In total contrast, Richard says, "Together we're strong and we're sharp," with the emphasis pleasingly on 'we're', and with the confidence of a man who scents an unexpected victory beckoning. On this visit he's brought an unsuitable tweed suit to wear, an inclination to loudly voice unpopular opinions during dinner and to annoy Granny, and, in a velvet-lined box, some more earrings. This time it is neat triangles of jet edged with gold, which she loves at once. So much so that it's an effort to coolly murmur that he's very kind and really shouldn't.

"I thought they'd go with that red dress of yours, the one with the black lace that you like so much." His smile isn't remotely kind but amused, and his blue eyes say that not only does he notice her, he notices what she wears, and what she says, and everything about her. That he only waits with barely concealed impatience for permission to notice even more as he adds, "You can wear it and them for me."

By now, she's beginning to seriously consider she might do just that. She thinks she can manage him; the trick is to avoid being managed in return. "Social respectability and emotional austerity," says Granny, with a sniff that such as Edith can only one day hope to emulate. "I suppose that's how marriages are made these days."

There is emotion there all right, though she doubts Granny would approve; on her part it's a strong attraction to this man, almost in spite of what she increasingly knows of him. It's hard to say what it is on Richard's, because he never does quite say. She has to rely on the frequent touches to her hand, her wrist, her elbow; the look in those heavily-lidded eyes that suggests flames could ignite between them if she once touched him in return. "He must know every bone in your right arm," Sybil says one night, waspishly for her, but Sybil – frighteningly - lives on mad dreams of the chauffeur herself. Sybil doesn't know what it is to be this age, still living with her parents, and feeling like she's getting older and smaller all the time.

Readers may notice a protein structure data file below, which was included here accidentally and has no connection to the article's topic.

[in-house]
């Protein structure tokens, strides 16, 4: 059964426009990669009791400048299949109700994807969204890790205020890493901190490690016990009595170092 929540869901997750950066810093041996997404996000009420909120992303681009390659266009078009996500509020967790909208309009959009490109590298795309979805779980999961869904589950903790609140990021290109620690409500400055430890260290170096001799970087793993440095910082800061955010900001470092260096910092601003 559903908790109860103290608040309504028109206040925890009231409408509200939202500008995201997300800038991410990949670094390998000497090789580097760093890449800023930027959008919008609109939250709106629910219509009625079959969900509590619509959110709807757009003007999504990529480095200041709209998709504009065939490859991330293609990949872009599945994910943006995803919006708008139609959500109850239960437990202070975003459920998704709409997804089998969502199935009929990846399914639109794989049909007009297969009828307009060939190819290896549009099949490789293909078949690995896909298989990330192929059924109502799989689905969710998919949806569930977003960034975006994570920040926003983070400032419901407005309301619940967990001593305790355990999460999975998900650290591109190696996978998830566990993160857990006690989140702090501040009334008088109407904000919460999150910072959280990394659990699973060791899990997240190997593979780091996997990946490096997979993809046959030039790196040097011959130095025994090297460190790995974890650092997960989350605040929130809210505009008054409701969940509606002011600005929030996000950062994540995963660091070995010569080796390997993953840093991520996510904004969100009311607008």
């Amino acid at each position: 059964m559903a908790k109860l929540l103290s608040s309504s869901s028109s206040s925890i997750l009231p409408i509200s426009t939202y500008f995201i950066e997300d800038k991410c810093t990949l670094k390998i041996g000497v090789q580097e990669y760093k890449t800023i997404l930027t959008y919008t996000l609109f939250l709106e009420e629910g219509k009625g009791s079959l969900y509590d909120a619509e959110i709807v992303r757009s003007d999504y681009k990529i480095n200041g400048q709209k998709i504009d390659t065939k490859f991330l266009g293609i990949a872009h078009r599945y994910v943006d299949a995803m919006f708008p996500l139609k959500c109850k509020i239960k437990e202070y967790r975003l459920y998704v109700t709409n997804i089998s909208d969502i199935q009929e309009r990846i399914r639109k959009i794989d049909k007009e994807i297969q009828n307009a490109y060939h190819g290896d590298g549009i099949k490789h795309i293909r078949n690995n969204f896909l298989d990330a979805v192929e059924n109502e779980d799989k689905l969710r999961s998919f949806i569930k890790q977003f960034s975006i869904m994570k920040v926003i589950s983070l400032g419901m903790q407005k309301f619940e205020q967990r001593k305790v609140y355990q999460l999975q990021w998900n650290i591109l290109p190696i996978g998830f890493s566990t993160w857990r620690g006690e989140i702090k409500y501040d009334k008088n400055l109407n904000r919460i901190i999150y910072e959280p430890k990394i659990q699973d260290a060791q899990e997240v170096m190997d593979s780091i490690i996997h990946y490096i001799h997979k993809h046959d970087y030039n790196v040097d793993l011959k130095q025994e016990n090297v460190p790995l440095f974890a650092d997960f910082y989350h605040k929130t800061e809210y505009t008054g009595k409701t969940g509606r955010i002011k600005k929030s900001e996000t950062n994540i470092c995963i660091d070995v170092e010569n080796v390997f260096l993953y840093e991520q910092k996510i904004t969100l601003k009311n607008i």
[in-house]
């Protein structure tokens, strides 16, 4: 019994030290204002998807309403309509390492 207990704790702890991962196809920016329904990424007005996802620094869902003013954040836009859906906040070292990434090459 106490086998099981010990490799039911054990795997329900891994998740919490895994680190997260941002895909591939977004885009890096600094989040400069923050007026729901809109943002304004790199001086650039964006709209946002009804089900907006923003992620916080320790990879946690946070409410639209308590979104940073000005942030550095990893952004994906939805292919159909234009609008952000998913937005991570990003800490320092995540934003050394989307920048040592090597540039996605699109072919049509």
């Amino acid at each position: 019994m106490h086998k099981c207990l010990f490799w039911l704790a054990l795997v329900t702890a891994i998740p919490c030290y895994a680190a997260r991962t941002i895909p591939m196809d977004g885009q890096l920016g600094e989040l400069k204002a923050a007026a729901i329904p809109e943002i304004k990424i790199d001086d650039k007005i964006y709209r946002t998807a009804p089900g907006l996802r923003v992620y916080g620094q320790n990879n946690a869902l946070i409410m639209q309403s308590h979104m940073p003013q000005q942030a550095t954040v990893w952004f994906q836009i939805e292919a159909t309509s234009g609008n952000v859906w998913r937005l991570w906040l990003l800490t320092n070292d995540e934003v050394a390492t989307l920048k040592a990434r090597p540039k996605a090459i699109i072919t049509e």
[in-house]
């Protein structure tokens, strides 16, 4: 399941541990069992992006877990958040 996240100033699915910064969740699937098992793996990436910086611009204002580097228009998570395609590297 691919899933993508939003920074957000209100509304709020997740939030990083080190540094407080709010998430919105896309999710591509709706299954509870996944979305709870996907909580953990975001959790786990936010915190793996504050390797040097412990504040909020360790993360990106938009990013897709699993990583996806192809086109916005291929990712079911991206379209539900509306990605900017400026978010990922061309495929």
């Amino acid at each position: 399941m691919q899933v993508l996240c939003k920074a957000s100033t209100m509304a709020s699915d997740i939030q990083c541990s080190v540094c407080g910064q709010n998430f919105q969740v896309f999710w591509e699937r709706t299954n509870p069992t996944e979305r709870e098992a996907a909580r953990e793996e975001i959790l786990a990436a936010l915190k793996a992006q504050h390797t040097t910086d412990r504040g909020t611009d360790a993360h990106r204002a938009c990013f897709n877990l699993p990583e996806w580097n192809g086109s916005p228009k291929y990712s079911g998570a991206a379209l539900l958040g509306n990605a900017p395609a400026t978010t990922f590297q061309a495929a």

She cannot afford another mistake. Perhaps choosing a harsher partner is what she deserves; Matthew has already chosen a far softer one. Richard promises her an escape, promises a clean slate and a family at Haxby Hall, but he never promises her the love she's not sure she wants but, perversely, would like to have. Instead he brushes his lips against her cheek, and she thinks of the warm sun touching bare skin, only for it to cool again, like a warning, immediately he has gone.

"Can you afford to keep him waiting?" Mama, for once, is ready to face the subject head on; not diverting sideways into the difficulties of so many strangers recuperating at Downton or what Isobel has done wrong today. "If you don't expect too much, you may in time be pleasantly surprised."

Is that what you were told when you came to England to marry father? It's an appalling thought, which chokes Mary, even while she tries to tell herself that this is how it was and still is for women. That she either stays in this waiting room all her life or uses Richard to help kick the door down.

"Matthew loves Lavinia," Mama adds, in case Mary has failed to notice this fact. It's hard to disagree, just because it seems very much a gentle, fond love, not one set in stone. "It's time to look to your future and embrace it with both hands."

That, of course, is another worry, which Mama, of all people, should understand. Naturally, she doesn't mention the subject. Embracing a man, sleeping with him and all that follows… Richard's a man of experience, he's bound to know, and yet the idea of lying next to him and feeling his hands on her skin, on her once awakened body, is a heady, exciting one. Sometimes he and Matthew seem like two opposing halves of the same golden-haired coin: Richard the significantly older, with his hawk-like face all angles and bones; the lines on his face adding to rather than detracting from his looks. He'll never fatten in old age, though his hair is already being far-too carefully arranged. Matthew is almost boyish next to him. He's been sent away again to France now, facing God knows what horrors, and she prays for him, guiltily knowing it isn't her place to, but quite unable to stop herself. He's asked her to look after Lavinia and Isobel, should anything happen to him, and if that doesn't break the final piece of her useless heart, then nothing will.